Crisis Management: Alert – Reporters may race to break your story first: Understanding the media
The CEO – a client – was apoplectic. “How could this be happening,” he asked? A reporter was about to embarrass him: a journalist he knew on a first-name basis whose motivations he thought he understood. The reporter was proceeding full tilt to print a story two days early that would preempt and perhaps derail an important announcement concerning the CEO’s company. The executive’s pleas to the reporter and his editor to delay were for naught. Like it or not, the article would appear in a major daily newspaper the next morning.
That surprise triggered a race by the rest of us to protect the company’s news conference from being rendered obsolete. I immediately released other reporters from their embargo on the announcement. Thus we avoided their inevitable resentment had the newspaper pre-empted them. So, we salvaged the announcement, albeit a bit early, and all worked out well.
What went wrong? Actually it was a simple, but potentially disastrous mistake made often by people courting press attention. The CEO overlooked a fundamental characteristic of virtually every top-notch reporter: an overpowering drive woven into the fabric of their professional personality. It is……..
I must break the story first!
Most reporters believe that a scoop demonstrates how good they are. All of us want to triumph in our occupations, and, in journalism, a news beat is a touchdown, homerun, and triple-somersault-with-a-twist rolled into one. Conversely, reporting an event along with everyone else is like kissing your brother or sister. There is no joy in a tie. Forget finishing second. This isn’t the racetrack. It’s win: no place, no show.
Well then, just how hard will reporters push for first? A story.
Years ago, while reporting on a local county government, I learned of a bold – and secret – plan to end a looming water shortage. The county commission chairman wanted to tap a pristine sparkling river in an adjacent county. He proposed piping the precious liquid alongside a highway into one of his reservoirs. The chairman took a photographer and me to the spot where he hoped to siphon water from the river and we prepared our exclusive story, our scoop.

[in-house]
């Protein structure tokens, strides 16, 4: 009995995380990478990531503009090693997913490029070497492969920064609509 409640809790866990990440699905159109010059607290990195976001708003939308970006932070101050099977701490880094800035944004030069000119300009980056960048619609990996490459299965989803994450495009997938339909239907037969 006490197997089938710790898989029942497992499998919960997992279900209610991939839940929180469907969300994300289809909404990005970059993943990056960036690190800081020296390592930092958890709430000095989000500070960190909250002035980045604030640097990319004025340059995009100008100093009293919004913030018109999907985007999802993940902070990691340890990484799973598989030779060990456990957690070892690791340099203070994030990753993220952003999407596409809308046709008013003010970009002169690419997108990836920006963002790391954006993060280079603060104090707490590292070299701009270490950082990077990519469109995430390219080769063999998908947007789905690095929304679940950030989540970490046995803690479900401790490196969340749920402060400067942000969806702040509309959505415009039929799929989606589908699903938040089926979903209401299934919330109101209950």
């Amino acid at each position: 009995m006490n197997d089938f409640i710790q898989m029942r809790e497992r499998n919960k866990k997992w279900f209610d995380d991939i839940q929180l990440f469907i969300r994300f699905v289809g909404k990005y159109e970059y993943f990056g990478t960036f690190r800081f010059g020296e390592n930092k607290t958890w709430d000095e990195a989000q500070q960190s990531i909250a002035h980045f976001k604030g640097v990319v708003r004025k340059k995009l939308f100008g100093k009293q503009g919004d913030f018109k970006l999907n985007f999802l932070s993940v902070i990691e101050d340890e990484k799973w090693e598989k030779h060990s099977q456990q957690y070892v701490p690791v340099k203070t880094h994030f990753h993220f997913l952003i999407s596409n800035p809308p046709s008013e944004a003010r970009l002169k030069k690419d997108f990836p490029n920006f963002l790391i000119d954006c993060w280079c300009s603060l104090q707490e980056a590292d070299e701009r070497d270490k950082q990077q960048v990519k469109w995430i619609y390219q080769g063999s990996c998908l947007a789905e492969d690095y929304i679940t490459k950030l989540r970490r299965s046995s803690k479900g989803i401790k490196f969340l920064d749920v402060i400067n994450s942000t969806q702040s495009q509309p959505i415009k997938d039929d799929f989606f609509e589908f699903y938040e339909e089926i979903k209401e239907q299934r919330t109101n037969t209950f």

Enter my competitor at another TV station. He learned of my coming report on the water quest, but he could not find out which river. My sources protected me and would not tell him. He had half the story, but that was as good as whole as far as he was concerned.
That night on the six o’clock news I broke my exclusive on the river siphoning plan. Simultaneously, on the other newscast, my competitor announced his exclusive on a siphoning plan from an entirely different rivernot far away: the wrong river. Unable to get all the facts, but unwilling to concede the breaking news to me, he simply guessed which of the county’s two main rivers was the target. Gambling on a 50-50 chance of being right, he guessed the facts rather than come in second and was wrong. (Ultimately officials and residents of the adjacent county, astonished at the plan to use their river, torpedoed the effort into political oblivion.)
Now that you know of reporters’ will to win, some tips to avoid being a victim of it:
1. Be careful asking reporters to sit on significant stories.
The CEO’s specific mistake referred to at the beginning of this column was to alert one reporter to our news conference two days before the event. He believed he could count on the reporter to sit on the story. In fact the reporter quickly recognized that he had 48 hours to piece together an article before everyone else got it. The aggressive journalist did exactly what I used to do, and found a way to jump the story. That was terrific for the reporter, but it nearly turned our announcement into old news – sure death for press coverage. All because we notified a reporter too early.
2. Don’t promise an exclusive unless you can deliver it.
When the appropriate time came to notify all of the press about this same event, I ran smack into one legitimately angry reporter. It turned out that, unbeknownst to me, a different executive had promised him an “exclusive” although he was in no position to do so. By then it was too late and I could not honor the other person’s pledge. We needlessly antagonized a journalist we would certainly need in the future. (I later assured that reporter that we would look for a way to give him something new that no one else had.) This error leads to the next tip.
3. Choose only one person to contact reporters.
As much as everyone wants to get into the act (and in this case all of the participants were excited), eliminate confusion and misunderstanding by designating only one person to contact the press.
4. Loose lips lead to leaks.
Executives eager about an upcoming event and approached by routinely curious reporters occasionally hint broadly that a special story is on the horizon. While they are indeed stoking the journalistic appetite, they are also baiting competitive reporters into digging to learn what is happening and to report the story on their terms, not yours. Furthermore, the more people who know about your “secret,” the more who are likely to “blab” and set off the scoopsters.
5. Feed the “lions” all at once.
Look upon reporters as a pride of hungry lions. To avoid setting off a feeding frenzy, serve all of them with your information simultaneously. None will be ecstatic, but all will be content.
Exception. Sometimes favoring a particular reporter or news operation with an exclusive may be in your best interest. That’s fine, but remember that in exchange for that one big story you could get little or no coverage elsewhere. The rest of the pride may not settle for being second. On the other hand, if your announcement is big enough, everyone will take a bite regardless who got there first.